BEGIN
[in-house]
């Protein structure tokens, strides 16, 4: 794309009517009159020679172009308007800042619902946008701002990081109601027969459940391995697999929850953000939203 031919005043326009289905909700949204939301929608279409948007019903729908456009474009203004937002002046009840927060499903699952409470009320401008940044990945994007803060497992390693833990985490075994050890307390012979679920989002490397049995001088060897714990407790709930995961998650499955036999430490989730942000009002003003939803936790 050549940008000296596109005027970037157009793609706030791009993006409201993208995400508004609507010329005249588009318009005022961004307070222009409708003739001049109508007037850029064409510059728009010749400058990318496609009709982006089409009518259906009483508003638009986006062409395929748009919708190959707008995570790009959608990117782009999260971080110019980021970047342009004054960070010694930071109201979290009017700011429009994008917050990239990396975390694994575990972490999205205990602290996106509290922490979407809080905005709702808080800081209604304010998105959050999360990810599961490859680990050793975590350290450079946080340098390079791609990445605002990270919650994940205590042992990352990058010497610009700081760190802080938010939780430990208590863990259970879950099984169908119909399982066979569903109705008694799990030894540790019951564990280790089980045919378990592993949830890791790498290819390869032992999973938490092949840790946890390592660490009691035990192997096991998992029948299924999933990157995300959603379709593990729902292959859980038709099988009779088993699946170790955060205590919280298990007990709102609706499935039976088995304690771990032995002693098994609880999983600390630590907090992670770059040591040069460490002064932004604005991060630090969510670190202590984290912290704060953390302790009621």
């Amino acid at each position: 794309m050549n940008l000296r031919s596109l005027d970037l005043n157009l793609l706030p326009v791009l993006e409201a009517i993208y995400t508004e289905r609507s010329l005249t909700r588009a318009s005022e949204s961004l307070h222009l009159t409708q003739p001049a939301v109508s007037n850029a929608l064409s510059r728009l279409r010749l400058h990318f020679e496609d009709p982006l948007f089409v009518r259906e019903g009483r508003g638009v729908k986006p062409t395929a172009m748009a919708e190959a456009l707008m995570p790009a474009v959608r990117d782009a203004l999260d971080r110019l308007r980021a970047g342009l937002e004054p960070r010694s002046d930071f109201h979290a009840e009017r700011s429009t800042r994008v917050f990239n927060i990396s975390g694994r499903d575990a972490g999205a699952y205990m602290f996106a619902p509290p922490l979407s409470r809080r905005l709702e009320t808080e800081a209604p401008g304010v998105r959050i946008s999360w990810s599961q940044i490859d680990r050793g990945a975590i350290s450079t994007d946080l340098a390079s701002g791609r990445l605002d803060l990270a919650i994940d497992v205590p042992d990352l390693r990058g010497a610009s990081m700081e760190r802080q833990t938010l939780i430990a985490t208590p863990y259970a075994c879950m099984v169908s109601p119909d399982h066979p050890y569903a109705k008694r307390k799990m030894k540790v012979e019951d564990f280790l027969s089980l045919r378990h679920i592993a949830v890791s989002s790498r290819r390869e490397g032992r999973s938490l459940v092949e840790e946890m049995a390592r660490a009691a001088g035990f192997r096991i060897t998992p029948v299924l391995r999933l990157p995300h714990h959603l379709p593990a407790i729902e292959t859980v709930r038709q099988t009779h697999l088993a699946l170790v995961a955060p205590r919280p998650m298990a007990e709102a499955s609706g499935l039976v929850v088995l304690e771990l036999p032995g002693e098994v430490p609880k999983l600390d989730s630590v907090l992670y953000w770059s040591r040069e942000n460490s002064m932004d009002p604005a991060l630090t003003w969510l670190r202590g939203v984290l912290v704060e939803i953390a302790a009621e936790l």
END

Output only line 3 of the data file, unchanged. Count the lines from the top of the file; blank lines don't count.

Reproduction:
């Amino acid at each position: 794309m050549n940008l000296r031919s596109l005027d970037l005043n157009l793609l706030p326009v791009l993006e409201a009517i993208y995400t508004e289905r609507s010329l005249t909700r588009a318009s005022e949204s961004l307070h222009l009159t409708q003739p001049a939301v109508s007037n850029a929608l064409s510059r728009l279409r010749l400058h990318f020679e496609d009709p982006l948007f089409v009518r259906e019903g009483r508003g638009v729908k986006p062409t395929a172009m748009a919708e190959a456009l707008m995570p790009a474009v959608r990117d782009a203004l999260d971080r110019l308007r980021a970047g342009l937002e004054p960070r010694s002046d930071f109201h979290a009840e009017r700011s429009t800042r994008v917050f990239n927060i990396s975390g694994r499903d575990a972490g999205a699952y205990m602290f996106a619902p509290p922490l979407s409470r809080r905005l709702e009320t808080e800081a209604p401008g304010v998105r959050i946008s999360w990810s599961q940044i490859d680990r050793g990945a975590i350290s450079t994007d946080l340098a390079s701002g791609r990445l605002d803060l990270a919650i994940d497992v205590p042992d990352l390693r990058g010497a610009s990081m700081e760190r802080q833990t938010l939780i430990a985490t208590p863990y259970a075994c879950m099984v169908s109601p119909d399982h066979p050890y569903a109705k008694r307390k799990m030894k540790v012979e019951d564990f280790l027969s089980l045919r378990h679920i592993a949830v890791s989002s790498r290819r390869e490397g032992r999973s938490l459940v092949e840790e946890m049995a390592r660490a009691a001088g035990f192997r096991i060897t998992p029948v299924l391995r999933l990157p995300h714990h959603l379709p593990a407790i729902e292959t859980v709930r038709q099988t009779h697999l088993a699946l170790v995961a955060p205590r919280p998650m298990a007990e709102a499955s609706g499935l039976v929850v088995l304690e771990l036999p032995g002693e098994v430490p609880k999983l600390d989730s630590v907090l992670y953000w770059s040591r040069e942000n460490s002064m932004d009002p604005a991060l630090t003003w969510l670190r202590g939203v984290l912290v704060e939803i953390a302790a009621e936790l």